Kaing Guek Eav, better known as Duch, a former Khmer Rouge prison chief was handed a 30-year prison sentence by a United Nations-backed war crimes court for his role in atrocities committed under the regime in the late 1970s, including murder, torture, rape, inhumane acts, crimes against humanity and other charges.
It is the first verdict issued so far in Phnom Penh by the court instituted in 2004 by the UN and government to try those responsible for crimes committed between 1975 and 1979, in the period between the communist revolution of Pol Pot and Vietnamese invasion.
Duch, 67, will only serve 19 years after the court subtracted 16 years for time already served - short of the maximum 40 years sought by the prosecution and the life behind bars many Cambodians demanded – due also to his “remorse” declared in court for what occurred at the S-21 detention centre in Phom Penh.
The former schoolteacher admitted during the eight-month trial to overseeing the torture and the killing of thousands of people but said he was only following orders.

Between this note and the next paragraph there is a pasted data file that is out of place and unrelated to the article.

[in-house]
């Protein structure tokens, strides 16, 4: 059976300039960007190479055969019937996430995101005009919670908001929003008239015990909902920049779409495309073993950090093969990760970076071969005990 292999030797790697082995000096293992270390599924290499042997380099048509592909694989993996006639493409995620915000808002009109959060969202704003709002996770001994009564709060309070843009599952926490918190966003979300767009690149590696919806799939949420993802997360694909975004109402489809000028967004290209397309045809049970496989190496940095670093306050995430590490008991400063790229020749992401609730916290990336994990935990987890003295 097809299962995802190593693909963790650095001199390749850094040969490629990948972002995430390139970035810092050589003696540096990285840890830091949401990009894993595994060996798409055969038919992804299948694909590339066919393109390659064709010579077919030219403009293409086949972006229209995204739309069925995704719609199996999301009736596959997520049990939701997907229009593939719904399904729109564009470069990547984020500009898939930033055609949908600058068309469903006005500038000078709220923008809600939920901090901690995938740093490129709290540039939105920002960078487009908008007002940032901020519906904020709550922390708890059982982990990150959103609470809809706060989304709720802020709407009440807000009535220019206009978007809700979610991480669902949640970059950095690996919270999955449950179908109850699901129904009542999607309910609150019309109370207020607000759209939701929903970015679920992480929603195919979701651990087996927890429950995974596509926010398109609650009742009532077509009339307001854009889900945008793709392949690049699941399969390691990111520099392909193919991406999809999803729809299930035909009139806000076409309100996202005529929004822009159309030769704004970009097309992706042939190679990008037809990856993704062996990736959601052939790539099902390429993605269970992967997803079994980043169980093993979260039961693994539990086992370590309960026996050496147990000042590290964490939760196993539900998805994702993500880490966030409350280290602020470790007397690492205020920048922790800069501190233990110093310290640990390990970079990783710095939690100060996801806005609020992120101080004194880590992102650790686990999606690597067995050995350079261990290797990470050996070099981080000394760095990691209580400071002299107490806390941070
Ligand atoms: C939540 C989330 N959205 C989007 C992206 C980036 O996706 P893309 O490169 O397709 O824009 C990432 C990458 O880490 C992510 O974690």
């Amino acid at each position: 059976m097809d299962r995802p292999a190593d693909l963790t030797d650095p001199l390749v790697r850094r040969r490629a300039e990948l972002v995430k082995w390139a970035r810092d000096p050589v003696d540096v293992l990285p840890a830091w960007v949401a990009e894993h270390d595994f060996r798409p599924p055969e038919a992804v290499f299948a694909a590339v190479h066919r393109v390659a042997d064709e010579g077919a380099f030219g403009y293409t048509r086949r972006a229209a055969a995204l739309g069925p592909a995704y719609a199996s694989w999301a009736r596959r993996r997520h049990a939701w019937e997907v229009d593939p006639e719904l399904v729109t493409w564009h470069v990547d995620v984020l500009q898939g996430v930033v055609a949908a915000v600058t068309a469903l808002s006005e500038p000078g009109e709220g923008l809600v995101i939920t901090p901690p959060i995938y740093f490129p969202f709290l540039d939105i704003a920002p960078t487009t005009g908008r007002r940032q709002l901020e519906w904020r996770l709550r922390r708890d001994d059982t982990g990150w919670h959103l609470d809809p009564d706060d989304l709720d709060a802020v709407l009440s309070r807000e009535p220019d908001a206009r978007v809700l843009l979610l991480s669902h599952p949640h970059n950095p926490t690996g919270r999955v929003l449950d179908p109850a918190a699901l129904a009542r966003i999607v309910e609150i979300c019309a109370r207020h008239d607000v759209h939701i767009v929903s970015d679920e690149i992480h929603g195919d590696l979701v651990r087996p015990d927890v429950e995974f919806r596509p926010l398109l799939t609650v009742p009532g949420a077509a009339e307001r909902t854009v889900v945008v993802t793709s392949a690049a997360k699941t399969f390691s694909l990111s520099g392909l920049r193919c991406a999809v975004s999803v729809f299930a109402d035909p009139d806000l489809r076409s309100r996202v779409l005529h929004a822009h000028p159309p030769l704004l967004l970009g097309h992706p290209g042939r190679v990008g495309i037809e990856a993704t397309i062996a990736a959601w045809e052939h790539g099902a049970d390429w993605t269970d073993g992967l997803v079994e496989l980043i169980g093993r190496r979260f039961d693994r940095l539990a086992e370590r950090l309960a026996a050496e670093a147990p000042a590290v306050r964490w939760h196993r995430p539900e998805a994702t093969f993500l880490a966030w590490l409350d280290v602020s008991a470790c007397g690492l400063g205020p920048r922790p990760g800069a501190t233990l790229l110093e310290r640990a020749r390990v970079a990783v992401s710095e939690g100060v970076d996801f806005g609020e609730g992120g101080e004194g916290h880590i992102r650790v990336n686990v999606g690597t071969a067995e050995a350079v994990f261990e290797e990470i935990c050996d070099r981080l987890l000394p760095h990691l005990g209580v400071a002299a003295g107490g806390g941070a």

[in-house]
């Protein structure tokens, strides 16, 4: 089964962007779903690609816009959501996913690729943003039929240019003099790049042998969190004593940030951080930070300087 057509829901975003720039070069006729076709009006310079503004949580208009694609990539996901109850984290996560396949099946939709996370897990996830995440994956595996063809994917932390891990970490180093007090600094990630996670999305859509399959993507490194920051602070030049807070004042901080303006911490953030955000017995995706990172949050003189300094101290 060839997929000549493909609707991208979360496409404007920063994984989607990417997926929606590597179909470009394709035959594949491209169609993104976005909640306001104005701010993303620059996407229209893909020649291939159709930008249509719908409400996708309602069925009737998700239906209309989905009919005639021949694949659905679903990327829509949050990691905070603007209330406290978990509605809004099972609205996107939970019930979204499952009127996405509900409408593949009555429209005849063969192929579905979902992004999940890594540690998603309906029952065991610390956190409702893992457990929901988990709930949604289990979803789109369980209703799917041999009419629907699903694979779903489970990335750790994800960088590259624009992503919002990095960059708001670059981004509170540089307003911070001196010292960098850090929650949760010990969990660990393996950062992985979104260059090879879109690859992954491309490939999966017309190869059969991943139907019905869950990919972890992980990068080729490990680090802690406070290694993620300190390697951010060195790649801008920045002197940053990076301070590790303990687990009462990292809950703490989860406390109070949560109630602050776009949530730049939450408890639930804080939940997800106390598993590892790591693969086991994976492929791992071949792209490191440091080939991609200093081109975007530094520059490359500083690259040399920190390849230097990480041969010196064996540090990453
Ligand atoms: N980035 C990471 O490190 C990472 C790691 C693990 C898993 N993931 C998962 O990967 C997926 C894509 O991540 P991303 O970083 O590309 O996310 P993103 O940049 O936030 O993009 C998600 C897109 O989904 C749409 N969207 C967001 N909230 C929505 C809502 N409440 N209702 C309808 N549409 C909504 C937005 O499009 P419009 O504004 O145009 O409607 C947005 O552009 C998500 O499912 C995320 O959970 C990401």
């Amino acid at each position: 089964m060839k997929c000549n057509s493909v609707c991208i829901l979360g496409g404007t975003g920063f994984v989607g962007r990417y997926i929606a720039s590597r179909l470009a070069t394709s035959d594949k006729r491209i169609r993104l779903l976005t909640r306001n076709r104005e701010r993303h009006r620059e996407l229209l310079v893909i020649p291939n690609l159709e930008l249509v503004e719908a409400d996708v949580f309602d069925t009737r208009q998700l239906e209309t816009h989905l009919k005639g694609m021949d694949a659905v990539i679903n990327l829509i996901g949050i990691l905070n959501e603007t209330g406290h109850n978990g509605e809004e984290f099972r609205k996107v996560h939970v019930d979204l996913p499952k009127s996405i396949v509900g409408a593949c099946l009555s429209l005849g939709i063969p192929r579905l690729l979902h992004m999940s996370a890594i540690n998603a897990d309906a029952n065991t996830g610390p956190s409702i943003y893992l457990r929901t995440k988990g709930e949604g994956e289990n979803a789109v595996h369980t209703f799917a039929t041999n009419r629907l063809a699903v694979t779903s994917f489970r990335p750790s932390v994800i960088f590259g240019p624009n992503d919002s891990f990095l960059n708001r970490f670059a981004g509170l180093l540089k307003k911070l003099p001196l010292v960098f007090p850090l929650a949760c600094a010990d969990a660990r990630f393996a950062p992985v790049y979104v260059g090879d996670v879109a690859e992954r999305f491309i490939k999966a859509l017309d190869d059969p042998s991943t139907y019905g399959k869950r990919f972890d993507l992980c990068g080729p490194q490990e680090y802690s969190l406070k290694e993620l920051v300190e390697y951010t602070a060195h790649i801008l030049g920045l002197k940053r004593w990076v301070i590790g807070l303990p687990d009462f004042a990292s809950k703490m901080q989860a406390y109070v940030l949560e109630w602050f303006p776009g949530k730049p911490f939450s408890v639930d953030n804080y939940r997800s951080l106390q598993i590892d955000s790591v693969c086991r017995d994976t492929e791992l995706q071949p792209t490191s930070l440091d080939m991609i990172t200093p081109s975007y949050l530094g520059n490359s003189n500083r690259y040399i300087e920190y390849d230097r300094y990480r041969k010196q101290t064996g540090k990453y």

According to the prosecution, over 12,273 people were killed, mainly accused of being spies or however enemies of the “revolution”.
The court instituted for crimes committed by the Khmer Rouge was set up after long complex negotiations.
The next trials could be more controversial and difficult, also on a political level, especially due to caution on the part of the Cambodian government.
The next to stand trial are former president Khieu Samphan, Khmer leader Nuon Chea, former Foreign minister Ieng Sary and his wife Ieng Thirith.
It is believed that between 1975 and 1979, some 1.7 million people were killed in Cambodia.
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